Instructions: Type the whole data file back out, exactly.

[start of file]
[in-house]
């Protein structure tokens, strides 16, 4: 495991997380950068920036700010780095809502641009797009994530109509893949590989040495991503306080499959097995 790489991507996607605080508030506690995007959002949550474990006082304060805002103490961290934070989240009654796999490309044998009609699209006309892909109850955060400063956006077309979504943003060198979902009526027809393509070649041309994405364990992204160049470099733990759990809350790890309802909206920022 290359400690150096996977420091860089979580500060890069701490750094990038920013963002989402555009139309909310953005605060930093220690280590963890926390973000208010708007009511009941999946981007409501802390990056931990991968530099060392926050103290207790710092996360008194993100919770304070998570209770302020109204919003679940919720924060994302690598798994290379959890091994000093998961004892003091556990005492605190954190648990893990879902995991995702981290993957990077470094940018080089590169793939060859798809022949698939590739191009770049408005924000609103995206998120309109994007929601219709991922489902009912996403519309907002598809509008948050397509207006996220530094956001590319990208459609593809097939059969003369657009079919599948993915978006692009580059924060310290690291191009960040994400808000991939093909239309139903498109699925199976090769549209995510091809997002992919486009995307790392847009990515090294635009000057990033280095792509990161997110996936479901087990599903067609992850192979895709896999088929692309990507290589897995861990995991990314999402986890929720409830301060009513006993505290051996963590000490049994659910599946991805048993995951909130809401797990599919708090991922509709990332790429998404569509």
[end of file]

[in-house]
């Protein structure tokens, strides 16, 4: 495991997380950068920036700010780095809502641009797009994530109509893949590989040495991503306080499959097995 790489991507996607605080508030506690995007959002949550474990006082304060805002103490961290934070989240009654796999490309044998009609699209006309892909109850955060400063956006077309979504943003060198979902009526027809393509070649041309994405364990992204160049470099733990759990809350790890309802909206920022 290359400690150096996977420091860089979580500060890069701490750094990038920013963002989402555009139309909310953005605060930093220690280590963890926390973000208010708007009511009941999946981007409501802390990056931990991968530099060392926050103290207790710092996360008194993100919770304070998570209770302020109204919003679940919720924060994302690598798994290379959890091994000093998961004892003091556990005492605190954190648990893990879902995991995702981290993957990077470094940018080089590169793939060859798809022949698939590739191009770049408005924000609103995206998120309109994007929601219709991922489902009912996403519309907002598809509008948050397509207006996220530094956001590319990208459609593809097939059969003369657009079919599948993915978006692009580059924060310290690291191009960040994400808000991939093909239309139903498109699925199976090769549209995510091809997002992919486009995307790392847009990515090294635009000057990033280095792509990161997110996936479901087990599903067609992850192979895709896999088929692309990507290589897995861990995991990314999402986890929720409830301060009513006993505290051996963590000490049994659910599946991805048993995951909130809401797990599919708090991922509709990332790429998404569509």